Molecular correlates between reactive and developmental plasticity in the rat hippocampus

J Neurobiol. 1995 Mar;26(3):426-36. doi: 10.1002/neu.480260314.


Area CA3 of the hippocampus is the most epileptogenic structure of the brain. Various studies have shown that kainate-induced experimental epilepsy in rats and human cases of epilepsy are associated with sprouting of the mossy fibers of the dentate granule neurons and selective loss of pyramidal neurons, notably in the CA3-CA4 areas of Ammon's horn. In experimental models of epilepsy, brief seizure activity initiates a cascade of molecular alterations that will contribute to changes in the expression of numerous genes, which can last several weeks. The products of some of these genes will contribute to the permanent state of enhanced synaptic efficiency, to the sprouting and formation of novel excitatory synapses, and possibly to neuronal cell loss. The expression of genes encoding transcription factors and numerous growth factors is rapidly altered following seizure episodes. Based on observations in vivo and in vitro in cultured hippocampal neurons, it is hypothesized that an interplay between transcription and growth factors, because of their pleiotropic effects on the regulation of effector genes, may be instrumental in coupling transient extracellular stimuli to irreversible cellular alterations.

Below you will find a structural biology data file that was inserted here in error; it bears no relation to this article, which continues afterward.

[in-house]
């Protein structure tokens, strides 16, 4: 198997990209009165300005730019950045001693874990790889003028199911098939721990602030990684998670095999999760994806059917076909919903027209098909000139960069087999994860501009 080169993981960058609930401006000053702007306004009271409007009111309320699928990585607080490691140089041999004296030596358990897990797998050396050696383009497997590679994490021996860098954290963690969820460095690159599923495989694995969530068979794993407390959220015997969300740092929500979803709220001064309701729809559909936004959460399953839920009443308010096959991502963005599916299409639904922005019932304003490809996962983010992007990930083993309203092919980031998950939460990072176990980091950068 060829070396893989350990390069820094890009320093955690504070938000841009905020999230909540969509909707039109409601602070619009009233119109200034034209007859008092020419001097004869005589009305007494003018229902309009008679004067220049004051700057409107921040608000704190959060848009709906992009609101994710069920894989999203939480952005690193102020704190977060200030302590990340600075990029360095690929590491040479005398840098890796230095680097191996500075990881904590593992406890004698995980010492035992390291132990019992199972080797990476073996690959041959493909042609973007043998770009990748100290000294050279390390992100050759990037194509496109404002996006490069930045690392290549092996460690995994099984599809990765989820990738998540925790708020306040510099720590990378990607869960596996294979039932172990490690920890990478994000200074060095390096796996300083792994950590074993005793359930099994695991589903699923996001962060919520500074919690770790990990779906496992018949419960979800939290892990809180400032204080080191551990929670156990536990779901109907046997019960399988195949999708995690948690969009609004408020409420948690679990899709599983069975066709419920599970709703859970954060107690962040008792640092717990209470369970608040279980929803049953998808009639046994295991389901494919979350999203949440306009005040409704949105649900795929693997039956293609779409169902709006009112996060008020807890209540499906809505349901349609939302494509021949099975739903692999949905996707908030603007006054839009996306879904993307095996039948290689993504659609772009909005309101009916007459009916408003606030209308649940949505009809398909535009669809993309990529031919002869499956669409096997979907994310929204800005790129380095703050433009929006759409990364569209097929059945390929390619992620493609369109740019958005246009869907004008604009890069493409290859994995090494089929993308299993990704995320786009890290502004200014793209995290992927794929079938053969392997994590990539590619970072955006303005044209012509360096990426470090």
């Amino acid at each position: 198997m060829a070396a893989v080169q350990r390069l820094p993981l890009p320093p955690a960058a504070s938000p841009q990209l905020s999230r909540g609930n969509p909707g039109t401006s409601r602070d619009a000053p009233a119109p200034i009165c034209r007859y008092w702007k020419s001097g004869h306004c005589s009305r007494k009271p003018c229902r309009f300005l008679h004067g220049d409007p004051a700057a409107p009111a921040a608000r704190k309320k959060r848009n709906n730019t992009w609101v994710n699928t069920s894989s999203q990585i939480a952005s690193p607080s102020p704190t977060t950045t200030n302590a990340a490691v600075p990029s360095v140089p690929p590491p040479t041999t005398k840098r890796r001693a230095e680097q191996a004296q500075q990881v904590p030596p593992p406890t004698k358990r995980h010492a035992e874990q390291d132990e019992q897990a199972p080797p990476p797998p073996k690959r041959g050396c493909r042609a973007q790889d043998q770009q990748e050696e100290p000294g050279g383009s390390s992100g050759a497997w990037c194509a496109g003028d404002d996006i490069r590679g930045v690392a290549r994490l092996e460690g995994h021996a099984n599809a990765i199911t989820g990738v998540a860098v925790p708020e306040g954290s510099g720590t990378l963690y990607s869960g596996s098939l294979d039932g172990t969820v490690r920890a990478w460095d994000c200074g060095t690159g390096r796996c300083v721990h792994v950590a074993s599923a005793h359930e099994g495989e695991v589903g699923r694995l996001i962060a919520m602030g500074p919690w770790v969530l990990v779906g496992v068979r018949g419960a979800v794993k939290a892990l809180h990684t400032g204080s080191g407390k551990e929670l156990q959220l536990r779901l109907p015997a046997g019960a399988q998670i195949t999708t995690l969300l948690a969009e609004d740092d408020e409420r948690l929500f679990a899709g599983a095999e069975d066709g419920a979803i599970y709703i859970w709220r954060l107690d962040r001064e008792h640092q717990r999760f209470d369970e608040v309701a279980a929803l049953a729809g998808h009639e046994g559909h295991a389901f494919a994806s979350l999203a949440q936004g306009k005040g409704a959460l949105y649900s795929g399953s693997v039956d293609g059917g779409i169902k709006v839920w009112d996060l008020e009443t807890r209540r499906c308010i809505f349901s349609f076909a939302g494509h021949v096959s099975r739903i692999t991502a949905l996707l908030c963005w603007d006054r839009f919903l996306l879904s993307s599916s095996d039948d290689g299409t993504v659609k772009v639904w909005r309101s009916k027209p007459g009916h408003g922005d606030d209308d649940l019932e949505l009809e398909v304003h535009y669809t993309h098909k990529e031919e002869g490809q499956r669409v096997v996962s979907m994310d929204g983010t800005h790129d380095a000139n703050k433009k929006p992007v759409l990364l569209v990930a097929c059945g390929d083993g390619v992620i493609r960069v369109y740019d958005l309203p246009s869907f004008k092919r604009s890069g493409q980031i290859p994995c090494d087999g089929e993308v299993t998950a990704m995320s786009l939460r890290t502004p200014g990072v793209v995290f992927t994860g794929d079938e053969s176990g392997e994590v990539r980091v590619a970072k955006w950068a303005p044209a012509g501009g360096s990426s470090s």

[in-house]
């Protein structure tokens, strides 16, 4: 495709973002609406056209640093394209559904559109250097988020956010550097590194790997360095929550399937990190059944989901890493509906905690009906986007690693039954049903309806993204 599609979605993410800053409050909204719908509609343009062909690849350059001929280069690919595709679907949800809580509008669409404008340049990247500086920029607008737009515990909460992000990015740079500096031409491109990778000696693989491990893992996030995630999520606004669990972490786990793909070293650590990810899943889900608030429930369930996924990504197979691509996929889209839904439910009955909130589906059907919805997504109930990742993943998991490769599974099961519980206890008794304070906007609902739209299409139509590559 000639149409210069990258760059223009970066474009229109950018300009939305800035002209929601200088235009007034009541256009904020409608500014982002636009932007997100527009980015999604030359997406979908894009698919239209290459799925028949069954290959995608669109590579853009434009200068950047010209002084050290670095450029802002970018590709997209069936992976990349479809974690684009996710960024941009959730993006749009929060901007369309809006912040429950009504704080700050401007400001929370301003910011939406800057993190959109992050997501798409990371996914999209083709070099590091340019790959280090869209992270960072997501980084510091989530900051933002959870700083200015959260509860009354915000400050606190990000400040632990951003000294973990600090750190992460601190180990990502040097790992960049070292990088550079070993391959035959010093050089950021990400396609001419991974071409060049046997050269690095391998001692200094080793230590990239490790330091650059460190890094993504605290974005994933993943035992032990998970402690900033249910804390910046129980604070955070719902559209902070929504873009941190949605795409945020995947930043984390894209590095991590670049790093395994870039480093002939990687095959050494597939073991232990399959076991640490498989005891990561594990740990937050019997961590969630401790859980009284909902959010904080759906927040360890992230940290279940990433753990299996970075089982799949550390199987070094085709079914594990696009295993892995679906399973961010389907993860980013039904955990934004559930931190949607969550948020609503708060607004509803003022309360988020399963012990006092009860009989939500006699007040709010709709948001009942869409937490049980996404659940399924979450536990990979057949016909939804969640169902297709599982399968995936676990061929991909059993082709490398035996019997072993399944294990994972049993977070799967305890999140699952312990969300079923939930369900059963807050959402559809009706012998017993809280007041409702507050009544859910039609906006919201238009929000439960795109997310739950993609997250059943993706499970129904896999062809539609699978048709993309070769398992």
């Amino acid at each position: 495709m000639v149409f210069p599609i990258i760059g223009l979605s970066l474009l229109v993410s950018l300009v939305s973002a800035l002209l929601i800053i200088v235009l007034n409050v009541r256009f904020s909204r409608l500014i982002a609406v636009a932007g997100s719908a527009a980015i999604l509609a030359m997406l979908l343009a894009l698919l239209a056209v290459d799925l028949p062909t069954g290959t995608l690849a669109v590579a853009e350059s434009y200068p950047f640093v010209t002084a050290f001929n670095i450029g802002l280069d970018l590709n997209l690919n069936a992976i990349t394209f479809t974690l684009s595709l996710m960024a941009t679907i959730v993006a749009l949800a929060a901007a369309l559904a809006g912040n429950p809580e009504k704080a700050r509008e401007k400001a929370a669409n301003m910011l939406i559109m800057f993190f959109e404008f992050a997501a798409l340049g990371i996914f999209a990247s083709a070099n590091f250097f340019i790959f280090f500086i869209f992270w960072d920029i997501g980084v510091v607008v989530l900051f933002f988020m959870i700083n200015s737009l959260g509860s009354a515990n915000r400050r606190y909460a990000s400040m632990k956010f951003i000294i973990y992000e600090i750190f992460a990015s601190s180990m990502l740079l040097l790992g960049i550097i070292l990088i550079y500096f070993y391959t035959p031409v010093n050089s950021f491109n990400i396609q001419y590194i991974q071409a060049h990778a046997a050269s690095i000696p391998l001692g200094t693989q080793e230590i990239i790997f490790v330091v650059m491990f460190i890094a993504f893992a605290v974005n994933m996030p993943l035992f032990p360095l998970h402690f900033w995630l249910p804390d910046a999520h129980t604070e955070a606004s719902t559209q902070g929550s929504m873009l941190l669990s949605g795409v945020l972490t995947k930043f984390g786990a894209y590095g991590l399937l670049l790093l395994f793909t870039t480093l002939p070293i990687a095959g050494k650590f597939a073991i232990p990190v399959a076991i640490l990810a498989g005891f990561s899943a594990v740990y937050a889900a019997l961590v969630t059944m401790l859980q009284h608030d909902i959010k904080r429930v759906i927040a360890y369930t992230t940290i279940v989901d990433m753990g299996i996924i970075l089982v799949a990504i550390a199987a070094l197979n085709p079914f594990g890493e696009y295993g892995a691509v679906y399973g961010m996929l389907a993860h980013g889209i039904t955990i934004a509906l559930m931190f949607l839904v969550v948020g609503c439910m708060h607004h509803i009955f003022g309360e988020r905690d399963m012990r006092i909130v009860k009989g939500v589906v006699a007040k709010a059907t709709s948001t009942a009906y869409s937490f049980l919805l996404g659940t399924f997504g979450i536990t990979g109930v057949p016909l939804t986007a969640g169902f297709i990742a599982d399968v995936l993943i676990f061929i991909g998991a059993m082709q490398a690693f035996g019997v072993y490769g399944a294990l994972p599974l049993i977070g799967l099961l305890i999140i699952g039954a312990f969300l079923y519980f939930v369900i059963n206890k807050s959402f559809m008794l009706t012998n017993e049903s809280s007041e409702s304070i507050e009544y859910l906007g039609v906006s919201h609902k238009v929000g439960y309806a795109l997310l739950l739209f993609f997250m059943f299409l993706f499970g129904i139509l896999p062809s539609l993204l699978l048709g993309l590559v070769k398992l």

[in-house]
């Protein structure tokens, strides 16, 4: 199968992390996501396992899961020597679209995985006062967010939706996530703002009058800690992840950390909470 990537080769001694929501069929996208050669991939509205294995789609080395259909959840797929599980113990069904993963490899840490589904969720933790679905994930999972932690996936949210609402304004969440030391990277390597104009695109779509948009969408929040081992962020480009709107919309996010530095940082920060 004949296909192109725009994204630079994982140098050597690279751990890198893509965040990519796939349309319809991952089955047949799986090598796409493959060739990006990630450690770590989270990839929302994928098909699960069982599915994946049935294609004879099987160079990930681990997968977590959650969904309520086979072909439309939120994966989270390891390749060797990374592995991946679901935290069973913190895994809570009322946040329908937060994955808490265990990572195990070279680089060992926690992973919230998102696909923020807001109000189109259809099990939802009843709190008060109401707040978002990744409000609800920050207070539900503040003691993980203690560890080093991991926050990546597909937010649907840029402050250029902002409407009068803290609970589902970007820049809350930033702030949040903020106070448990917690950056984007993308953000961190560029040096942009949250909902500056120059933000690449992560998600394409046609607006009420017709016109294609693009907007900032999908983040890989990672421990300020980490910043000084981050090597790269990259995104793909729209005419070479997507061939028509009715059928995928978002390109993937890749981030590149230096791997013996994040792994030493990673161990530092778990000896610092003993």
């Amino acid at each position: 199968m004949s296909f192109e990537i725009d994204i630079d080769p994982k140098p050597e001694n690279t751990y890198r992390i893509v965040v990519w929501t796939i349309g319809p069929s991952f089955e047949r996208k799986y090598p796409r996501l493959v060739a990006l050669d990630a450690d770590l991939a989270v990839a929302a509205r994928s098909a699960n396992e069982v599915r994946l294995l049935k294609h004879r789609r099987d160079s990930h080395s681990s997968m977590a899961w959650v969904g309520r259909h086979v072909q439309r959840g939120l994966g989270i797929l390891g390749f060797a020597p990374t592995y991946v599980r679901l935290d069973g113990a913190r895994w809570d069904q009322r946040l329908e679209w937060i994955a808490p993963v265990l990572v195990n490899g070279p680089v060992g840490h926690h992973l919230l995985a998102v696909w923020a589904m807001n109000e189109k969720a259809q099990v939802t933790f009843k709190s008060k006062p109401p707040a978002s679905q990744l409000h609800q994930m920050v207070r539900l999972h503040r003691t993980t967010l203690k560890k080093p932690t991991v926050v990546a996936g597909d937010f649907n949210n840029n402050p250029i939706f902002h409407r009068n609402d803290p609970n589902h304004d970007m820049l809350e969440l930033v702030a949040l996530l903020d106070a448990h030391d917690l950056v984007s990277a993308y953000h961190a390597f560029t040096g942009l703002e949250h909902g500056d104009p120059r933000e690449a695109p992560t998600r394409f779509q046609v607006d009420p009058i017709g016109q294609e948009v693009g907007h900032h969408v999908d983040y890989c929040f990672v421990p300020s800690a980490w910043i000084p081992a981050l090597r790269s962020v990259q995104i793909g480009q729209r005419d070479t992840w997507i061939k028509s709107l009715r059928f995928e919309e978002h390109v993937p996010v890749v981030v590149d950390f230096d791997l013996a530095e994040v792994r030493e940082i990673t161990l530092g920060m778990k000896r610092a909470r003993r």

Publication types

  • Comparative Study
  • Review

MeSH terms

  • Animals
  • Cytoskeletal Proteins / metabolism
  • Epilepsy / physiopathology*
  • Growth Substances / physiology
  • Hippocampus / growth & development
  • Hippocampus / physiology*
  • Humans
  • Neuronal Plasticity / physiology*
  • Neurons / ultrastructure
  • Rats
  • Receptors, Neurotransmitter / biosynthesis
  • Transcription Factors / physiology


  • Cytoskeletal Proteins
  • Growth Substances
  • Receptors, Neurotransmitter
  • Transcription Factors